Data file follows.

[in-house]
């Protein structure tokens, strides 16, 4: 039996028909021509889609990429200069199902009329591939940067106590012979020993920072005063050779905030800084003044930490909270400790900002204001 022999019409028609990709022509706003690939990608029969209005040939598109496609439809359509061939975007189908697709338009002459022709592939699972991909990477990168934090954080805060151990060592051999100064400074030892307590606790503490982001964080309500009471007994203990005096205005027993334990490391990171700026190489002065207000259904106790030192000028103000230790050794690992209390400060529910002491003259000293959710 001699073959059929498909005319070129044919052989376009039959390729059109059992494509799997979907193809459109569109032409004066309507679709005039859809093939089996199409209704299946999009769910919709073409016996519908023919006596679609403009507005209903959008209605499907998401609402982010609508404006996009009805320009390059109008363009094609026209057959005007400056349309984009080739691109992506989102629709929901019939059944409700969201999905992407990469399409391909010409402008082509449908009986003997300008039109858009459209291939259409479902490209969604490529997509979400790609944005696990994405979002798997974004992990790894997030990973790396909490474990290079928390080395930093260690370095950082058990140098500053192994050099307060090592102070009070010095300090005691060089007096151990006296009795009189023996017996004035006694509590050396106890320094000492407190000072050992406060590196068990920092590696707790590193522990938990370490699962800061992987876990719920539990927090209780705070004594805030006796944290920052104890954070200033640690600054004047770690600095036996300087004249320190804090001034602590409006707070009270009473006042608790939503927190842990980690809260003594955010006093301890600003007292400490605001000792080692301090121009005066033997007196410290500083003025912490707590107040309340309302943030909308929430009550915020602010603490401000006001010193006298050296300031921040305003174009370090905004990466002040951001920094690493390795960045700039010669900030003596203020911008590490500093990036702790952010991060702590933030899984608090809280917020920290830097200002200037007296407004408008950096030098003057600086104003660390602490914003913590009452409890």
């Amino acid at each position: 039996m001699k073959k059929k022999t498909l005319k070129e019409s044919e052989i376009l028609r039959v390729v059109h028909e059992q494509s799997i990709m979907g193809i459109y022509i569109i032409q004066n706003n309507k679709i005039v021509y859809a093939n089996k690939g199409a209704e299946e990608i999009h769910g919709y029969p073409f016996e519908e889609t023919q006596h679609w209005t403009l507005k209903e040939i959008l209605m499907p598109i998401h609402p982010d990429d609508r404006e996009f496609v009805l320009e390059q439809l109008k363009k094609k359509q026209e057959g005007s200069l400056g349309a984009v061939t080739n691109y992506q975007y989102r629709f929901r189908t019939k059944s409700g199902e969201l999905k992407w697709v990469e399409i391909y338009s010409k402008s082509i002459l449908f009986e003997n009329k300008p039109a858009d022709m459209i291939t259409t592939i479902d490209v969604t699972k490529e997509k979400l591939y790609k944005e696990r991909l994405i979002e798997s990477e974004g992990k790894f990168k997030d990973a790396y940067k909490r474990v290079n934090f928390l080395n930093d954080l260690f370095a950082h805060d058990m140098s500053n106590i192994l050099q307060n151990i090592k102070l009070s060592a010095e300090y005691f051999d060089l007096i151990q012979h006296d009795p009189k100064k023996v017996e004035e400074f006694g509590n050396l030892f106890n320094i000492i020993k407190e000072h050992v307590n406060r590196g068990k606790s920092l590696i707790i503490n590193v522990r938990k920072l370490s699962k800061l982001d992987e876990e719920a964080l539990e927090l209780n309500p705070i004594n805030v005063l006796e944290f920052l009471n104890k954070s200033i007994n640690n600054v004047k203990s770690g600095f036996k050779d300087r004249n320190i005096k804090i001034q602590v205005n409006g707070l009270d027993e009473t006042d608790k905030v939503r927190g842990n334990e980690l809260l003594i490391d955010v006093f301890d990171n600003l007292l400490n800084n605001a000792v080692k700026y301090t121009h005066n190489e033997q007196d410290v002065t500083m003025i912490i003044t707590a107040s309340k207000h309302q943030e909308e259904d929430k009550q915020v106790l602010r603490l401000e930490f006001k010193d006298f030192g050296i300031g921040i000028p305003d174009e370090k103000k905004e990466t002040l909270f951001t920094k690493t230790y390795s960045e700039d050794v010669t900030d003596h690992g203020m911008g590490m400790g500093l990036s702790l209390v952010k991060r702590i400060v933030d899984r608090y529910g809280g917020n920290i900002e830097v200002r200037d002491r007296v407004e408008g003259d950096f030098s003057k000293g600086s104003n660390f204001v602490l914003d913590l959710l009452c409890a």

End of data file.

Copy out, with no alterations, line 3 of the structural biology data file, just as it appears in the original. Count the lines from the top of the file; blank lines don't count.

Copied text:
């Amino acid at each position: 039996m001699k073959k059929k022999t498909l005319k070129e019409s044919e052989i376009l028609r039959v390729v059109h028909e059992q494509s799997i990709m979907g193809i459109y022509i569109i032409q004066n706003n309507k679709i005039v021509y859809a093939n089996k690939g199409a209704e299946e990608i999009h769910g919709y029969p073409f016996e519908e889609t023919q006596h679609w209005t403009l507005k209903e040939i959008l209605m499907p598109i998401h609402p982010d990429d609508r404006e996009f496609v009805l320009e390059q439809l109008k363009k094609k359509q026209e057959g005007s200069l400056g349309a984009v061939t080739n691109y992506q975007y989102r629709f929901r189908t019939k059944s409700g199902e969201l999905k992407w697709v990469e399409i391909y338009s010409k402008s082509i002459l449908f009986e003997n009329k300008p039109a858009d022709m459209i291939t259409t592939i479902d490209v969604t699972k490529e997509k979400l591939y790609k944005e696990r991909l994405i979002e798997s990477e974004g992990k790894f990168k997030d990973a790396y940067k909490r474990v290079n934090f928390l080395n930093d954080l260690f370095a950082h805060d058990m140098s500053n106590i192994l050099q307060n151990i090592k102070l009070s060592a010095e300090y005691f051999d060089l007096i151990q012979h006296d009795p009189k100064k023996v017996e004035e400074f006694g509590n050396l030892f106890n320094i000492i020993k407190e000072h050992v307590n406060r590196g068990k606790s920092l590696i707790i503490n590193v522990r938990k920072l370490s699962k800061l982001d992987e876990e719920a964080l539990e927090l209780n309500p705070i004594n805030v005063l006796e944290f920052l009471n104890k954070s200033i007994n640690n600054v004047k203990s770690g600095f036996k050779d300087r004249n320190i005096k804090i001034q602590v205005n409006g707070l009270d027993e009473t006042d608790k905030v939503r927190g842990n334990e980690l809260l003594i490391d955010v006093f301890d990171n600003l007292l400490n800084n605001a000792v080692k700026y301090t121009h005066n190489e033997q007196d410290v002065t500083m003025i912490i003044t707590a107040s309340k207000h309302q943030e909308e259904d929430k009550q915020v106790l602010r603490l401000e930490f006001k010193d006298f030192g050296i300031g921040i000028p305003d174009e370090k103000k905004e990466t002040l909270f951001t920094k690493t230790y390795s960045e700039d050794v010669t900030d003596h690992g203020m911008g590490m400790g500093l990036s702790l209390v952010k991060r702590i400060v933030d899984r608090y529910g809280g917020n920290i900002e830097v200002r200037d002491r007296v407004e408008g003259d950096f030098s003057k000293g600086s104003n660390f204001v602490l914003d913590l959710l009452c409890a």